The MHRT understands that the review process places extra burdens on busy clinicians. Nonetheless, the review process is prescribed by law, and is regarded as an important protection of patient rights. Therefore, we expect clinicians to lend their full cooperation to the review process, and provide evidence according to high professional standards, to assist us to make sound decisions.
Hearings are a process of investigation, not a contest between opposing parties. No one carries a burden of proof, although we do expect responsible clinicians to justify their decisions in relation to the legal status of patients. The focus of evidence should be on the decision that we are called upon to make.
In the case of patients subject to compulsory treatment orders, we are required to decide whether or not they are fit to be released from compulsory status. This means considering whether the patient's condition meets the definition of mentally disordered as it is defined in the Mental Health (Compulsory Assessment and Treatment) Act 1992.
The Act defines this as follows:
mental disorder, in relation to any person, means an abnormal state of mind (whether of a continuous or an intermittent nature), characterised by delusions, or by disorders of mood or perception or volition or cognition, of such a degree that it—
(a) poses a serious danger to the health or safety of that person or of others; or
(b) seriously diminishes the capacity of that person to take care of himself or herself;—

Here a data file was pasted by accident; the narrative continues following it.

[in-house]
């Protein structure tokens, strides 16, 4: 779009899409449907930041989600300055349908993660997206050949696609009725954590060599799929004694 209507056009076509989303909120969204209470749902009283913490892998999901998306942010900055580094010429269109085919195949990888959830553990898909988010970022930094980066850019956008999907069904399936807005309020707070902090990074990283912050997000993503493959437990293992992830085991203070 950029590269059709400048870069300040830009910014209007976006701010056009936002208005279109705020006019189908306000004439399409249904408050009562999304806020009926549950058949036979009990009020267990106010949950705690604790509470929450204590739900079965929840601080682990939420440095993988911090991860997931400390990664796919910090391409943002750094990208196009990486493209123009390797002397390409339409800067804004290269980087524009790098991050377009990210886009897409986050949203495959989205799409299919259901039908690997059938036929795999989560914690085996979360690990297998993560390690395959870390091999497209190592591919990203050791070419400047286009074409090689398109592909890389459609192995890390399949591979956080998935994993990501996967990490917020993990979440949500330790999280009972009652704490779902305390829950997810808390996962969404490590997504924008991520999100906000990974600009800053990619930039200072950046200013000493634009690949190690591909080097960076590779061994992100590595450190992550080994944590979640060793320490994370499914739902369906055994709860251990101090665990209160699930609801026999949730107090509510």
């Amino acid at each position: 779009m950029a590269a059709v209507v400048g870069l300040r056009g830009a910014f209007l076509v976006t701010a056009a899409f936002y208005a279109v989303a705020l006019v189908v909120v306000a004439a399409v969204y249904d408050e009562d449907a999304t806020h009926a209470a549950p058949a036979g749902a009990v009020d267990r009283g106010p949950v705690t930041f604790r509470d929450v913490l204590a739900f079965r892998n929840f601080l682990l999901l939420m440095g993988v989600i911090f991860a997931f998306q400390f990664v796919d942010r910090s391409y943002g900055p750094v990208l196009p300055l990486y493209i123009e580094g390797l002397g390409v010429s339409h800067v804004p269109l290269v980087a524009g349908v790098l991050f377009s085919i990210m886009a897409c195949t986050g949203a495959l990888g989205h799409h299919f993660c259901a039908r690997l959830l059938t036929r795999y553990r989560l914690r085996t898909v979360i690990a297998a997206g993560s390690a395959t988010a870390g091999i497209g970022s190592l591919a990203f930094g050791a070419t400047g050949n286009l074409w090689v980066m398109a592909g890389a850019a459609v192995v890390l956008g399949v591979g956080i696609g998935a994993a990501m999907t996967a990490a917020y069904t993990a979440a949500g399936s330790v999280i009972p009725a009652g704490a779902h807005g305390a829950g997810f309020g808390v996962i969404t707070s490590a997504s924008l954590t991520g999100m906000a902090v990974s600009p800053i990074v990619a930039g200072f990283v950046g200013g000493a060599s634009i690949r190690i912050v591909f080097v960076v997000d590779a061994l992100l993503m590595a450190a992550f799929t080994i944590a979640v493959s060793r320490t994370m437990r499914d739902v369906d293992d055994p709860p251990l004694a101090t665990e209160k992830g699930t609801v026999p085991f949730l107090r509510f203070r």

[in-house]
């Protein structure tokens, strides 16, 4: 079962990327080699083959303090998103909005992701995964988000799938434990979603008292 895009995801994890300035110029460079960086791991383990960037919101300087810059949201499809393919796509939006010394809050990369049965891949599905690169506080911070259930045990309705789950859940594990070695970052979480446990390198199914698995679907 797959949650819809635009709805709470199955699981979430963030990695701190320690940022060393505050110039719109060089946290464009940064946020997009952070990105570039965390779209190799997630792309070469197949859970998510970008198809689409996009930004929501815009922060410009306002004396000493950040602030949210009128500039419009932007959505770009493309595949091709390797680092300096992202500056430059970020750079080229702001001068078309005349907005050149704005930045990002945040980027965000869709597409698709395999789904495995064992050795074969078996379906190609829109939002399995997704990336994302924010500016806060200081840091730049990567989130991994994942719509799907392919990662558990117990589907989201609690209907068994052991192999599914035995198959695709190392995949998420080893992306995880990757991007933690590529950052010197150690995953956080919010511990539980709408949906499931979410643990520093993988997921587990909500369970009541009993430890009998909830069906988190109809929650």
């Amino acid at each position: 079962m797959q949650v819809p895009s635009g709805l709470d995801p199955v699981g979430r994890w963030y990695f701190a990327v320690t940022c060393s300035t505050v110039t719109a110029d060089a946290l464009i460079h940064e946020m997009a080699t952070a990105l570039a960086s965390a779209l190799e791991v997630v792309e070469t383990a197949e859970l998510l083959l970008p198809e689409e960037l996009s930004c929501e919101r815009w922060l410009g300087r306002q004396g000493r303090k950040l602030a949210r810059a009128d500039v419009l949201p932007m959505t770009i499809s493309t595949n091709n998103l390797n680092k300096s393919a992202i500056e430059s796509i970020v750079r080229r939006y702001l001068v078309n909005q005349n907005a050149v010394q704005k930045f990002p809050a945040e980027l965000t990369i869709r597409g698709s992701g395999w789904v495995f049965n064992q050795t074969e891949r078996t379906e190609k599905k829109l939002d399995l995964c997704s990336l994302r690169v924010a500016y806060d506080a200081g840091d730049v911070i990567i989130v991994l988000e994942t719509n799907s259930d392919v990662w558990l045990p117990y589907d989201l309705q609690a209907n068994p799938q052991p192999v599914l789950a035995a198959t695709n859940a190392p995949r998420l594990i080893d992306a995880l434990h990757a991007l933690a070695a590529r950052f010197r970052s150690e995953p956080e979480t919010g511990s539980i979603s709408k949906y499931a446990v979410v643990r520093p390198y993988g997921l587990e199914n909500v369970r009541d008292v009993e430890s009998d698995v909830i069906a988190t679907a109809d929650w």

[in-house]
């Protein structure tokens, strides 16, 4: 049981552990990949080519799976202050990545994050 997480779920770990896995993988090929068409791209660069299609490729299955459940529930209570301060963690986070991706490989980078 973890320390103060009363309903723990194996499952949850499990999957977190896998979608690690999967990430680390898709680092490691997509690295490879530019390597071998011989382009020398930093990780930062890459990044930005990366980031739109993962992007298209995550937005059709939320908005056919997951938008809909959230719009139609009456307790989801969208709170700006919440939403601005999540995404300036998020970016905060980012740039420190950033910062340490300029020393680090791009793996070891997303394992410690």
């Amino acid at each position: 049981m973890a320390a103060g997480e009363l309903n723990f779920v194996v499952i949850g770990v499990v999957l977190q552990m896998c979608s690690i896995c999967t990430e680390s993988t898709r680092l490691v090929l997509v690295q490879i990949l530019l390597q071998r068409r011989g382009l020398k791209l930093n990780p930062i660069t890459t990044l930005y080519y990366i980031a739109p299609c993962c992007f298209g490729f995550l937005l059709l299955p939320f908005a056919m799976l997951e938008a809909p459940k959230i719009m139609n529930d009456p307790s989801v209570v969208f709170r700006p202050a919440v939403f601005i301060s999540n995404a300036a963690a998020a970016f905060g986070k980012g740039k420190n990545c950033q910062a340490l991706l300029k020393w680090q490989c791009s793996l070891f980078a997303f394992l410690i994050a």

and mentally disordered, in relation to any such person, has a corresponding meaning.
Most often, the issue is whether the second part of that definition applies.
In the case of special patients, other tests apply.
We expect responsible clinicians to not only provide conventional clinical evidence, but to analyse that evidence for how it can be applied to the legal tests relating to a patient's status.
Although judges are required to consult with health professionals other than responsible clinicians, that requirement does not apply to the Review Tribunal. Nonetheless, the Tribunal considers the evidence of other health professionals to be very important. Therefore, we expect that clinicians who have good knowledge of applicants will be present at hearings. They are not required to prepare reports specifically for the Tribunal, but are welcome to do so.
The Clinical Report Writing Guidelines contains guidance about preparing reports.